Yellow Deck offers all types of semi-tractors for your transport needs. In addition to the semi-tractors currently available in our SALE INVENTORY, we can locate the right semi-tractor for your needs.
Common Body Style
Cab: The cab comes in several styles to fit your drivers schedule and route demands. The sleeper cab sizes vary depending on the comfort level your driver requires and the max payload your want to move. The smaller the cab, the lighter weight, the more you can haul. It’s all in the math.
Sleeper Cab: The sleeper can come in so many different dimensions and layouts.
- 72” High Rise
- 72” Mid roof
- 70” Condo
- 70” Integral
- 70’ High Rise
- 60” Flat top
- 60” High Rise
- 63” Mid roof
- 64” Condo
- 58” Mid roof
- 58” Flat top
- 48’ Mid roof
Day Cab: The day cab is the daily work horse. Cab is simple. Usually with a passenger seat. Variations may include wind deflector (roof shield) , or chain rack.
Axle Ratings, quantity, and setting.
Axle ratings: common axle ratings are 12,000lbs in front and 40,000lbs in rear. From this standard ratting you can go up to 20, 000 front and 55,000 rear. (Some higher axle ratings exist but are not common.)
Axle Quantity: In the USA the most common semi-tractor is the tandem rear axles. Followed by Single rear axles. The tri axles and quad axles are limited and usually specialty heavy haul semi-tractors.
Axle Setting: On some trucks the FRONT axle is set forward and on others set back. The axle forward has the axle pushed closer to the front bumper, it gives a better ride and may allow more weight carrying capacity. The axle back would allow for a more rounded aerodynamic front and fenders, shorter wheel base and tighter turning radius. The rear axle setting is determined by the wheelbase. The wheel base is the distance from center of front axle to the center of the rear axle(s). The longer the wheelbase the more weight distribution. However, longer wheelbase also means harder handling in tight spaces.
Other features to look for:
- Fuel tank sizes
- Aluminum vs steel wheels
- Air slide 5th wheel vs manual
- APU: Auxiliary power unit to run A/C-heater and other functions while parked saves fuel.
- Wind deflector (air shield) and Side Fairings
- Load Chain rack
- Snow chain rack
Selecting the power unit.
Every driver or transport company has their favorite power unit. All have their pros & cons. All are proven and well established brands like: CUMMINS, CAT, DETROIT, INTERNATIONAL, MACK, VOLVO, and MERCEDES BENZ. As of 2007 all USA engine require ULTRA LOW SULFER DIESEL (ULSD). Check to see if your country has ULTRA LOW SULFUR DIESIEL (ULSD). ULSD is 15ppm (parts per million of sulfur). Some ULSD engines have sensitive sensors and emission control systems that react negatively to NON-ULSD fuel. As a result operating a ULSD engine with regular diesel fuel can lead to operational problems and eventual damage to the engine resulting in repairs. Many countries that receive their fuel from the USA, or have adopted USA or European fuel standards have ULSD. However, it is best to verify with your local fuel distributor.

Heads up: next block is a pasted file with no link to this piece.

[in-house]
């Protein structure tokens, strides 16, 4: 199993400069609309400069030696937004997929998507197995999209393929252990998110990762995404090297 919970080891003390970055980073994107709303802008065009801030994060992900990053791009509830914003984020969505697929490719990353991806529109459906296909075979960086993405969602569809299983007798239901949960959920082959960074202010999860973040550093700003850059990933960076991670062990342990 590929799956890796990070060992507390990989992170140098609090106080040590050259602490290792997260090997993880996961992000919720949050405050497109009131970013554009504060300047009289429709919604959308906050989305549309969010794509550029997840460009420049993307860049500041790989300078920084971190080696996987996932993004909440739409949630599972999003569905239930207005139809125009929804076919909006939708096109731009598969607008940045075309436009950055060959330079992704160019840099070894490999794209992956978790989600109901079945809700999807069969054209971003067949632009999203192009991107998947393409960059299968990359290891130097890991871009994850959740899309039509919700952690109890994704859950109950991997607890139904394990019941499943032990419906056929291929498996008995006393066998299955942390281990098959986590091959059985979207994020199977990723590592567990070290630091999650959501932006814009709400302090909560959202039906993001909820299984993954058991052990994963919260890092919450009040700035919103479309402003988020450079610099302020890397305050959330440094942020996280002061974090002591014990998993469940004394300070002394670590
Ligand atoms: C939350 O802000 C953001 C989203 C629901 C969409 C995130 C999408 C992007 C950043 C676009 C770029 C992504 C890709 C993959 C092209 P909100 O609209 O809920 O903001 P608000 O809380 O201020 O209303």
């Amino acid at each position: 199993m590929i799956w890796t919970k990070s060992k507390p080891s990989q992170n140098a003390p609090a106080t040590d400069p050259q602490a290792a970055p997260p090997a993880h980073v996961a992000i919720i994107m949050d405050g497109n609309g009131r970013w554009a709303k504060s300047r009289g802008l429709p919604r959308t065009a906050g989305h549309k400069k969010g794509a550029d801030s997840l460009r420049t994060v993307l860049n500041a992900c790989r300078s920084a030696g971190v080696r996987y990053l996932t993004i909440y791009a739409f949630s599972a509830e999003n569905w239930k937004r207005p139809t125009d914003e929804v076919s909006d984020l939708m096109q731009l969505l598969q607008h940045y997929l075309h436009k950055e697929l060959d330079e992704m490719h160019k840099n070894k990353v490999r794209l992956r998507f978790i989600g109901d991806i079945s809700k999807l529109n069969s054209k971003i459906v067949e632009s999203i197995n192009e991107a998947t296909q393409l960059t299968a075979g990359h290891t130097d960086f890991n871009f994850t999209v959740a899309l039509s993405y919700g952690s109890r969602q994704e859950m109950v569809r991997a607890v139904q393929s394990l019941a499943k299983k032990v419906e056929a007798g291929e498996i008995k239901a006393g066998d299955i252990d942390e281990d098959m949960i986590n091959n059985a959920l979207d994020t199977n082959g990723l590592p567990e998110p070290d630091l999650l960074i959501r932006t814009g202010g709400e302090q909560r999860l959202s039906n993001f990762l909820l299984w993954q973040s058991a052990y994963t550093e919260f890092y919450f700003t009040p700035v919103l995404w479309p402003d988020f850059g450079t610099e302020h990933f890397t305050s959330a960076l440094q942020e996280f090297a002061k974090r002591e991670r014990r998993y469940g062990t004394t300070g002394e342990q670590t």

Once you have identified the right engine make for your truck, determine the horse power (hp) requirements and the maximum mileage (or Kilometers) of existing use you would like to see on the engine and chassis. The lower the mileage, the higher the price. So determining your comfort zone on engine use and useful life is important. Some buyers are ok with an engine having 1.5 million miles. Others can have no more than 250,000 miles. To some extent your budget will determine the mileage, tractors YEAR of manufacture, and other physical conditions. A well maintained engine, which has been overhauled once already, with 1.5 million miles is perfectly suitable for use in a low impact operation. USA road conditions and equipment maintenance deliver very high useful life from the equipment.
The availability of parts and part prices should be considered when selecting the right power unit for your operation. For example: CAT, MERCEDES BENZ, & VOLVO are considered to be high priced parts for Original Equipment Manufacturer (OEM). Yet CUMMINS, DETROIT, and MACK are considered reasonably priced. Some engine brands also lend themselves to high quality aftermarket parts which are lower in cost than OEM parts. In some countries the popularity of an engine brand can mean the difference between easily locating parts and not. So if DETROIT engines are popular in your country and parts are easily available then that should be taken into consideration. Yellow Deck can provide OEM and aftermarket parts for all these major engine brands.
Transmission & Differential.
Operational demands on you transmission and differential. One should consider the road conditions & topography, type of trailer being towed, and the cargo weight being transported when selecting your transmission and differential ratio. Driving on USA highways is not the same as driving on certain highways overseas. You may also have topography considerations such as mountains and elevation, hills, switch backs, etc. The type of trailer being towed and cargo weight are also major factors. A tractor for transporting 25tons inside a dry van on a flat highway will not need the same power (reduction) as a lowboy with 50ton going over a mountain pass. These are extreme examples to make the point that these issues should be taken into consideration. In the USA some highway tractors have a 2.64 ratio rear with a direct drive 10spd transmission. (No overdrive). To some this sounds like it may not have enough power, but since it has no overdrive it actually pulls like a 3.25rear with overdrive. A direct drive transmission also tends to be more durable according to the pros.
Common Transmission options in the USA:
- Manual with overdrive 10spd, 13spd, & 18 spd
- Direct Drive 10spd (NO OVERDRIVE)
- Autoshift (automatic transmissions)